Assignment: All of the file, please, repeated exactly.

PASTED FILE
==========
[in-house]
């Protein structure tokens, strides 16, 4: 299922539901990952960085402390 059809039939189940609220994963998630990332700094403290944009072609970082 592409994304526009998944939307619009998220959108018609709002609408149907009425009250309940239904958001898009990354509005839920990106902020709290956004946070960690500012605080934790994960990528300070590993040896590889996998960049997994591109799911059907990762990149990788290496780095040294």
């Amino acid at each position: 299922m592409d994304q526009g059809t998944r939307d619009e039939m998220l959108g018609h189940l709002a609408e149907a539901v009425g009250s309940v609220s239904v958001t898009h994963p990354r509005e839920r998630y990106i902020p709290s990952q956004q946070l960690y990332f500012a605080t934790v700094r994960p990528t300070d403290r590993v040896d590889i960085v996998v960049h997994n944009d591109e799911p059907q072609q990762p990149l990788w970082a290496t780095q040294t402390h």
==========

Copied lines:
[in-house]
């Protein structure tokens, strides 16, 4: 299922539901990952960085402390 059809039939189940609220994963998630990332700094403290944009072609970082 592409994304526009998944939307619009998220959108018609709002609408149907009425009250309940239904958001898009990354509005839920990106902020709290956004946070960690500012605080934790994960990528300070590993040896590889996998960049997994591109799911059907990762990149990788290496780095040294």
């Amino acid at each position: 299922m592409d994304q526009g059809t998944r939307d619009e039939m998220l959108g018609h189940l709002a609408e149907a539901v009425g009250s309940v609220s239904v958001t898009h994963p990354r509005e839920r998630y990106i902020p709290s990952q956004q946070l960690y990332f500012a605080t934790v700094r994960p990528t300070d403290r590993v040896d590889i960085v996998v960049h997994n944009d591109e799911p059907q072609q990762p990149l990788w970082a290496t780095q040294t402390h």